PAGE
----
Paul Ricalde | January 01, 2018

YouTube // Trimwork & Cabinetry

Cutting Crown Molding on the Flat


Forget about upside-down and backwards, just lay it on the table and cut it

There is a lot more to cutting and installing crown molding than there is to cutting and installing baseboard or any other molding that sits flat against the wall. Those cuts are two-dimensional.

Because crown molding bridges the ceiling/wall planes, the face of the molding is not in plane with either surface.

And the cuts are even weirder.


Two ways to cut crown molding:

One way to cut crown molding it to use the 90 degree intersection of the table and fence on a miter saw to play the part of wall and ceiling. When doing this, the fence plays the part of the wall and the table plays the part of the ceiling.

So the crown molding sits upside down on the saw. The saw blade can be swung 45 degrees, and the blade will slice a perfect compound miter in the crown.

The other way to cut the crown molding it to lay it flat on the table and use the bevel adjustments of the blade to dial in the correct compound miter angles. To cut this way, you need to know the spring angle of the crown molding and the bevel.


Critical definitions

spring an·gle | spriNG ˈaNGɡəl (noun)

"The angle between the back of the molding and the wall, when the molding is installed."

—Gary Katz  in Spring Angles and Angle Finders​ 

The main spring angles are 45/45 and 52/38, corresponding with the top and bottom angles on the crown molding, respectively.

To find out what the spring angle is, set the crown molding into the crotch of a framing square and check where the ends align. if both numbers are the same, it is 45/45 crown. If the numbers are different, such as three inches on the wall and two inches on the ceiling, it is  52/38 crown.


bev·el |ˈbevəl (noun)

"The angle which one surface of a body makes with another surface when they are not at right angles."

—Dictionary of Architecture and Construction, McGraw Hill

Tilt the blade to cut the bevel.


mi·ter |ˈmīdər (noun)

"A joint made between two pieces of wood or other material at an angle of 90 degrees such that the line of junction bisects this angle."

—The New Oxford American Dictionary

Swing the table to cut the miter.

To find the correct bevel and miter angles use a big chart, like the one here, at, or use a smaller chart, such as this one, which was laminated for jobsite use by a carpenter named Bruce Abernathy:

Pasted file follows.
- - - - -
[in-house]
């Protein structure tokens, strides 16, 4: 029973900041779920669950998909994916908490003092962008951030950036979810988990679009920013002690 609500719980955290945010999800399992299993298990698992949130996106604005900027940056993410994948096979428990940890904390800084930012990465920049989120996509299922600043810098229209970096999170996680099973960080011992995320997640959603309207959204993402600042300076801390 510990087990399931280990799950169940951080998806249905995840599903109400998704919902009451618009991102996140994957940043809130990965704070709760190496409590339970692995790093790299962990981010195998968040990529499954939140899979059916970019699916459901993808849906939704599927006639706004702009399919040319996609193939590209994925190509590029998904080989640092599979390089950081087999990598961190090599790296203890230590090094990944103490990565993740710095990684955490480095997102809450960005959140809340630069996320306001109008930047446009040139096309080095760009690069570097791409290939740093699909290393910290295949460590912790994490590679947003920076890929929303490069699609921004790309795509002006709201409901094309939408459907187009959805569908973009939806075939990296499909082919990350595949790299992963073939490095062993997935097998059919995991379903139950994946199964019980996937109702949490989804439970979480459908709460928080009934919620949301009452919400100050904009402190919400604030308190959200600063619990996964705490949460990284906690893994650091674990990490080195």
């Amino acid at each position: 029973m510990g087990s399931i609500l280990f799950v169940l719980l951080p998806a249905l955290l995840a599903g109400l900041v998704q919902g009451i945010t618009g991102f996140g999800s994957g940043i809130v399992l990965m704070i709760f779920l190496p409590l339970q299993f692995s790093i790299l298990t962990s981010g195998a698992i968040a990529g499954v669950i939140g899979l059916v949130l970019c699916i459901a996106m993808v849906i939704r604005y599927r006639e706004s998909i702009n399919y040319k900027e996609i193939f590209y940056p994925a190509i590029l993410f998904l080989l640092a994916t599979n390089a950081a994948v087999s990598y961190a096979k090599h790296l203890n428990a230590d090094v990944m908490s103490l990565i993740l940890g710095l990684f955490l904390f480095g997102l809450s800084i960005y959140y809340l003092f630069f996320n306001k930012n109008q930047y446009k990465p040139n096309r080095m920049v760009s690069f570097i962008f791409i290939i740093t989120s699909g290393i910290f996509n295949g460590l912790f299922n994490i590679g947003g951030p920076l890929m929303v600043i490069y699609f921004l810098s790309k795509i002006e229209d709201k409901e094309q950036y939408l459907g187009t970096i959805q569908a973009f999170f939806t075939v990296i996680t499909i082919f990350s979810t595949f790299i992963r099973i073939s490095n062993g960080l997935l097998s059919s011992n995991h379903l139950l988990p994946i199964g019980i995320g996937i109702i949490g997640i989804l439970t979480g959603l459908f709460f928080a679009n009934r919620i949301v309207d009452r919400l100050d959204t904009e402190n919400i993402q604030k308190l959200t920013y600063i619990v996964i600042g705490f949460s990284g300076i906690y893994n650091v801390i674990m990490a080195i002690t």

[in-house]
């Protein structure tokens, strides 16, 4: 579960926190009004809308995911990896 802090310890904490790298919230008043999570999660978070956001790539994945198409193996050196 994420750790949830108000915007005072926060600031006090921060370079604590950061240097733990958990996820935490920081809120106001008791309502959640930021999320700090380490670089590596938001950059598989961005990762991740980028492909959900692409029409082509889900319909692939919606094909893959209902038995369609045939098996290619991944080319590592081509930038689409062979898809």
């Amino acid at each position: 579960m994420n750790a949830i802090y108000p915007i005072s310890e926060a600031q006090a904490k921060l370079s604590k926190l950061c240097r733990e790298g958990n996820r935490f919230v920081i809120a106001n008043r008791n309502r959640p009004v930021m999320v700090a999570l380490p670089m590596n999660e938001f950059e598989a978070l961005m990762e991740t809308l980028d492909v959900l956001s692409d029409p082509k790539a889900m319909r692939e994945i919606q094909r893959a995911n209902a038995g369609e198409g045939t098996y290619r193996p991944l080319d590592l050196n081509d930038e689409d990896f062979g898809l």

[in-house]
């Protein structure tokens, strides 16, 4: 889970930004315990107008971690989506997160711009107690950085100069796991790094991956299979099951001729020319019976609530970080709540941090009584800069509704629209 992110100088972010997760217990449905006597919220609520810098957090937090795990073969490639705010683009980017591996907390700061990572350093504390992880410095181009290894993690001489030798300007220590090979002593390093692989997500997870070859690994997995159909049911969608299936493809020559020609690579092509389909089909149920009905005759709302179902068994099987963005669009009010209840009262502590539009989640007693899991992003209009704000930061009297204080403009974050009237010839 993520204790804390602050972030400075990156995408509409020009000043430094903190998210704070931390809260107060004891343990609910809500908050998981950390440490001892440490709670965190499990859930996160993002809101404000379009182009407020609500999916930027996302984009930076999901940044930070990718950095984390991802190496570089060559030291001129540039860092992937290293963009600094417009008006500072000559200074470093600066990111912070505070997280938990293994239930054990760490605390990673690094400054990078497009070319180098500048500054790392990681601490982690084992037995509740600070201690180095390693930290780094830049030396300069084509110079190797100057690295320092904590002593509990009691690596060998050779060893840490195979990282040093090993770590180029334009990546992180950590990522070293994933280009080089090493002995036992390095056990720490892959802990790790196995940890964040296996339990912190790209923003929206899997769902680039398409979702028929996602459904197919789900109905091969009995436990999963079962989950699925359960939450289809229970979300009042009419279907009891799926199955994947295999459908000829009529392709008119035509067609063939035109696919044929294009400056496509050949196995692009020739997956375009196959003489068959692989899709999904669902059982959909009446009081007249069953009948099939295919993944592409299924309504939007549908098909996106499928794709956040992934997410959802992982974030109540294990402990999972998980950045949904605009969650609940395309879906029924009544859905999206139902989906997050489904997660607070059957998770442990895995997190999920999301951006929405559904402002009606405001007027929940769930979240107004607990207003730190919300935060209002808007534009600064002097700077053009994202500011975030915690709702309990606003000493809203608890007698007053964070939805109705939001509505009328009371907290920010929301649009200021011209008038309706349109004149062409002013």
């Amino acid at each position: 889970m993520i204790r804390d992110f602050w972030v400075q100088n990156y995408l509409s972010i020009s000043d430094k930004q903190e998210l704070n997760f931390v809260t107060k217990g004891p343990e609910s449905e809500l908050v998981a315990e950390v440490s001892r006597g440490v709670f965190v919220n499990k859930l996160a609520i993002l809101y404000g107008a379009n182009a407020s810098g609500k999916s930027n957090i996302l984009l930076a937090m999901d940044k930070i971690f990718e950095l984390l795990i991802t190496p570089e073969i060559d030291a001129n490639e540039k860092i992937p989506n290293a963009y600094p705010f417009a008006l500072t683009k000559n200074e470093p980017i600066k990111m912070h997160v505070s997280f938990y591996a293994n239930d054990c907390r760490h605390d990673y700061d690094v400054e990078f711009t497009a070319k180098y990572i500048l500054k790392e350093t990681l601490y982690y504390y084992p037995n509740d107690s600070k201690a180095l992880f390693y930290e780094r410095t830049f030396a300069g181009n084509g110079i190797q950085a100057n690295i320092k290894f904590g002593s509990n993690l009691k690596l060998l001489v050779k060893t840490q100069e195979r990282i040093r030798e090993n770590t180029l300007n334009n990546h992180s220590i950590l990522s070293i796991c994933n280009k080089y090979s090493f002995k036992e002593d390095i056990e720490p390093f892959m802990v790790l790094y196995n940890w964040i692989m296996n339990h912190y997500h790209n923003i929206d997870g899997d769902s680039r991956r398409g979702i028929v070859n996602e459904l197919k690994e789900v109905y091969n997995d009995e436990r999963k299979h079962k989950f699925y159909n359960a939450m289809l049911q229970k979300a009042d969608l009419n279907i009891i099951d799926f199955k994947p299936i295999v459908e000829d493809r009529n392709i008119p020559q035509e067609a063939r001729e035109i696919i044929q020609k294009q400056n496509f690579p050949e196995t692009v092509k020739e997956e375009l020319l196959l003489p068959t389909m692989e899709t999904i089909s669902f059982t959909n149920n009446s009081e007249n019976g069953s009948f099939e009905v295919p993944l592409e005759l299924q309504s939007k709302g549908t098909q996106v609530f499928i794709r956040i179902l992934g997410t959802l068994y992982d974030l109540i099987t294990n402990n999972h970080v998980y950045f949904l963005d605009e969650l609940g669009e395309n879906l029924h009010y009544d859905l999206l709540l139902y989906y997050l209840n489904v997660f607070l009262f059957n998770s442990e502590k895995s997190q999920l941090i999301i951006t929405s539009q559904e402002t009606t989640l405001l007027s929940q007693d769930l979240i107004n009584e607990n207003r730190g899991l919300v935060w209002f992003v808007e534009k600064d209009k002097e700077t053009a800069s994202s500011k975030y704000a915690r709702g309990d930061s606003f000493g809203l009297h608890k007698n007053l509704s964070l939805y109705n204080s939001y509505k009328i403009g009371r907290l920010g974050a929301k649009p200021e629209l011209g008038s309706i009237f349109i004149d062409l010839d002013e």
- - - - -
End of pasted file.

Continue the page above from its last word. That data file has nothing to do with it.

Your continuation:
Chart of bevel and miter angles for how to cut crown molding flat


Some miter saws also have charts built right in to them, such as the chart on this Bosch miter saw showing how to cut crown molding on the flat as well as "upside-down, and backwards":

Crown molding angle chart from Bosch miter saw



A few tips for cutting:

Make a couple of sample pieces—a pair of inside and a pair of outside corners. Use these samples to check the angles against reality, and to help you visualize the molding in place, when you are standing at the saw trying to remember which way is up.

When cutting from an inside to outside corner, Paul recommends cutting the inside corner first because it is easy to hook the end of the cut with a tape measure to mark the next cut.

When measuring short point to short point, such as for outside to outside corners, you can do one of two things:

  • Burn an inch and subtract from your measurement, which works well for short pieces.
  • Clamp a speed square to the crown molding aligned with the short point and hook the speed square with your tape.

Man with tape measure and speed square describing how to cut crown molding flat

Align the blade with the edge of the line and cut. Do not cut the line, leave it.

Test drive the piece to make sure it fits, with the line left, you should be able to trim it into position if needed.

There is a lot more to hanging crown molding than this short introduction, but we will leave it there for now.


—Paul Ricalde is a home improvement contractor and fireman in New Orleans, LA. His YouTube channel is rich with construction/remodeling videos.


Chart of bevel and miter angles for how to cut crown molding flat
Crown molding angle chart from Bosch miter saw
Man with tape measure and speed square describing how to cut crown molding flat




No, it's not 'up to what you want' on placing 45/45 crown.

THE COVE GOES DOWN!  Always. Period.

It's architecturally incorrect any other way.  Period.


All the other info was spot on